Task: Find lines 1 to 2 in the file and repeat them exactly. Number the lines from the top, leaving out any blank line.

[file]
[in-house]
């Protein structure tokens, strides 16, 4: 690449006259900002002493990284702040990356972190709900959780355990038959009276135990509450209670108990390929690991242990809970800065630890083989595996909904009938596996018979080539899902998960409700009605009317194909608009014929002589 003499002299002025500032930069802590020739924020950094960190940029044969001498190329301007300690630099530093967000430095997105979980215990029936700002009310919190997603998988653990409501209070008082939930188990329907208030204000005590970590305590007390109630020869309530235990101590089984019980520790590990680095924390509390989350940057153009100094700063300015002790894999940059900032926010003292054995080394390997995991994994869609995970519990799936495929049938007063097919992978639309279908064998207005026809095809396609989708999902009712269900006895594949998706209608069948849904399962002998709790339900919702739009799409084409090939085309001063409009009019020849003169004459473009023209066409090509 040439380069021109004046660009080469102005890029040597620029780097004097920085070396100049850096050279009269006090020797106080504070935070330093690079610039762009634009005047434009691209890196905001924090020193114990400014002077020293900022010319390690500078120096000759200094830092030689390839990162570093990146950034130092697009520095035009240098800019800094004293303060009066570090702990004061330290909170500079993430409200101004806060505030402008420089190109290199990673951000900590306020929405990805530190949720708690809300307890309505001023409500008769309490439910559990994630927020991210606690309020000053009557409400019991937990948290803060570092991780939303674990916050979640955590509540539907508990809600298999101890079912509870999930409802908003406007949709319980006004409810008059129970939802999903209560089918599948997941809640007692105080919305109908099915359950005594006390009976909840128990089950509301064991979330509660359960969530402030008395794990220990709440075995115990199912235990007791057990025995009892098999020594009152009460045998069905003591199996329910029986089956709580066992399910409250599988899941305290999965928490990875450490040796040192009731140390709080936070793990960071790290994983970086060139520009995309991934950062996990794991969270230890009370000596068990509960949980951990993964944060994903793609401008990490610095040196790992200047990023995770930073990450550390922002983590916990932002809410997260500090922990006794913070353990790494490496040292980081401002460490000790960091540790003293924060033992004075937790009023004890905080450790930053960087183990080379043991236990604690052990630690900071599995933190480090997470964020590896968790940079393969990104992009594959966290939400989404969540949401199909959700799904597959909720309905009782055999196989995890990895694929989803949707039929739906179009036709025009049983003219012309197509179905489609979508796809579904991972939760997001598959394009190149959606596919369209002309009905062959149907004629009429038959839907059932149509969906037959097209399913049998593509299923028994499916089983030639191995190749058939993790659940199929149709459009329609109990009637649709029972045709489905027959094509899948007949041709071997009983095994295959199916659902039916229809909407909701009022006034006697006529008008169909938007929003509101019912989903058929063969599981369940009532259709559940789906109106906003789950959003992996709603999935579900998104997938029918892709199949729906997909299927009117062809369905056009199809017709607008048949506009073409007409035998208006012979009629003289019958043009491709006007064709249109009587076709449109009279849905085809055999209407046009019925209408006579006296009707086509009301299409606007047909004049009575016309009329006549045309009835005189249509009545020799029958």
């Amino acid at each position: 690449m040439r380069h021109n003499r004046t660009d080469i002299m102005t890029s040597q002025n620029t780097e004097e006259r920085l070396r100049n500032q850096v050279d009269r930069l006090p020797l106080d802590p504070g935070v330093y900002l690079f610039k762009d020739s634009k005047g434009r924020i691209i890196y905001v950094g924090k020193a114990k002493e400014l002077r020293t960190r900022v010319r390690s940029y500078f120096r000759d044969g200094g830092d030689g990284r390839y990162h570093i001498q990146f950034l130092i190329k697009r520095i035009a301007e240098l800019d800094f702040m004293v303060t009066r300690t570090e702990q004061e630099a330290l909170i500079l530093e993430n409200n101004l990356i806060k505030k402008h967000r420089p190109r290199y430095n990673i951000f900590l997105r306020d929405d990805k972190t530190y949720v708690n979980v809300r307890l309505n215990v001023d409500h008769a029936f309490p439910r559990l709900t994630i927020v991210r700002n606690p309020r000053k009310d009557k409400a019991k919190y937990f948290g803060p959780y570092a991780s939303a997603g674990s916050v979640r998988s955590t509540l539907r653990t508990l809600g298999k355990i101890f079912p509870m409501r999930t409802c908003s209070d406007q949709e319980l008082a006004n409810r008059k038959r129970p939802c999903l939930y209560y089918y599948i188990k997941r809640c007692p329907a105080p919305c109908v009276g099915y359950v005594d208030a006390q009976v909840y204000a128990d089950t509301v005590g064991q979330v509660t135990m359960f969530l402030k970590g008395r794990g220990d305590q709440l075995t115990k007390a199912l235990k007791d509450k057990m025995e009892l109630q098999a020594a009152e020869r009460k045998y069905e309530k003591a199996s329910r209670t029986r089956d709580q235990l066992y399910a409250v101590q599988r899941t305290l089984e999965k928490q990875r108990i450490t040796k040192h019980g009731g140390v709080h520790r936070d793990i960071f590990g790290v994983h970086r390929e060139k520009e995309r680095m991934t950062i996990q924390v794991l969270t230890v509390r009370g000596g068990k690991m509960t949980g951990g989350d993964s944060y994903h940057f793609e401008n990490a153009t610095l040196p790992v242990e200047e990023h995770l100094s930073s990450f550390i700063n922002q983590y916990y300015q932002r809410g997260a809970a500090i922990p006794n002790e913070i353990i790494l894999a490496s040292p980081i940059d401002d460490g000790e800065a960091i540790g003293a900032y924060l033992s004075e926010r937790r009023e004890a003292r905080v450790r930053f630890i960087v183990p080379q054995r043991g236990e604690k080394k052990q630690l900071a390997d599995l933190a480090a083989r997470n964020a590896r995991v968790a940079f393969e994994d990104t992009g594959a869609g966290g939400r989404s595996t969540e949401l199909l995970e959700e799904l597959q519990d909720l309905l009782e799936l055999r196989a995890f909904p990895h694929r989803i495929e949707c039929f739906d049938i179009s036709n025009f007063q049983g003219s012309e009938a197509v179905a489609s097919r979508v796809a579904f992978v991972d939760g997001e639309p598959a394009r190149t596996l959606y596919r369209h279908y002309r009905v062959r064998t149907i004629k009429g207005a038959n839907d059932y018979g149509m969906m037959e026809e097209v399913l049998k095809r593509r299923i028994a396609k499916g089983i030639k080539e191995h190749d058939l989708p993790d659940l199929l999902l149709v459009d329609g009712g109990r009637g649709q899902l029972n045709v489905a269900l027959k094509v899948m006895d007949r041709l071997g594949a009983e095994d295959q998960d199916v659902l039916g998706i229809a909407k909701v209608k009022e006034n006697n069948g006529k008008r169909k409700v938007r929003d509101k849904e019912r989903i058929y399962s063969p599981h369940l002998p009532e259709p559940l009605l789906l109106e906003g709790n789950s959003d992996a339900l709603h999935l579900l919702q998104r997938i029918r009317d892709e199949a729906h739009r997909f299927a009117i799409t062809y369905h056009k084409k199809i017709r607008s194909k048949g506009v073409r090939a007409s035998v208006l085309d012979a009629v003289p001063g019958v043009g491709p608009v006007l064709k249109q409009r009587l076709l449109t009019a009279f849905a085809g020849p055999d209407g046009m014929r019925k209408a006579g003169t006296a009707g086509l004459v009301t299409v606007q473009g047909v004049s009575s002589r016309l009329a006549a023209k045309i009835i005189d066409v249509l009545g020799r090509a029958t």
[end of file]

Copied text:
[in-house]
């Protein structure tokens, strides 16, 4: 690449006259900002002493990284702040990356972190709900959780355990038959009276135990509450209670108990390929690991242990809970800065630890083989595996909904009938596996018979080539899902998960409700009605009317194909608009014929002589 003499002299002025500032930069802590020739924020950094960190940029044969001498190329301007300690630099530093967000430095997105979980215990029936700002009310919190997603998988653990409501209070008082939930188990329907208030204000005590970590305590007390109630020869309530235990101590089984019980520790590990680095924390509390989350940057153009100094700063300015002790894999940059900032926010003292054995080394390997995991994994869609995970519990799936495929049938007063097919992978639309279908064998207005026809095809396609989708999902009712269900006895594949998706209608069948849904399962002998709790339900919702739009799409084409090939085309001063409009009019020849003169004459473009023209066409090509 040439380069021109004046660009080469102005890029040597620029780097004097920085070396100049850096050279009269006090020797106080504070935070330093690079610039762009634009005047434009691209890196905001924090020193114990400014002077020293900022010319390690500078120096000759200094830092030689390839990162570093990146950034130092697009520095035009240098800019800094004293303060009066570090702990004061330290909170500079993430409200101004806060505030402008420089190109290199990673951000900590306020929405990805530190949720708690809300307890309505001023409500008769309490439910559990994630927020991210606690309020000053009557409400019991937990948290803060570092991780939303674990916050979640955590509540539907508990809600298999101890079912509870999930409802908003406007949709319980006004409810008059129970939802999903209560089918599948997941809640007692105080919305109908099915359950005594006390009976909840128990089950509301064991979330509660359960969530402030008395794990220990709440075995115990199912235990007791057990025995009892098999020594009152009460045998069905003591199996329910029986089956709580066992399910409250599988899941305290999965928490990875450490040796040192009731140390709080936070793990960071790290994983970086060139520009995309991934950062996990794991969270230890009370000596068990509960949980951990993964944060994903793609401008990490610095040196790992200047990023995770930073990450550390922002983590916990932002809410997260500090922990006794913070353990790494490496040292980081401002460490000790960091540790003293924060033992004075937790009023004890905080450790930053960087183990080379043991236990604690052990630690900071599995933190480090997470964020590896968790940079393969990104992009594959966290939400989404969540949401199909959700799904597959909720309905009782055999196989995890990895694929989803949707039929739906179009036709025009049983003219012309197509179905489609979508796809579904991972939760997001598959394009190149959606596919369209002309009905062959149907004629009429038959839907059932149509969906037959097209399913049998593509299923028994499916089983030639191995190749058939993790659940199929149709459009329609109990009637649709029972045709489905027959094509899948007949041709071997009983095994295959199916659902039916229809909407909701009022006034006697006529008008169909938007929003509101019912989903058929063969599981369940009532259709559940789906109106906003789950959003992996709603999935579900998104997938029918892709199949729906997909299927009117062809369905056009199809017709607008048949506009073409007409035998208006012979009629003289019958043009491709006007064709249109009587076709449109009279849905085809055999209407046009019925209408006579006296009707086509009301299409606007047909004049009575016309009329006549045309009835005189249509009545020799029958």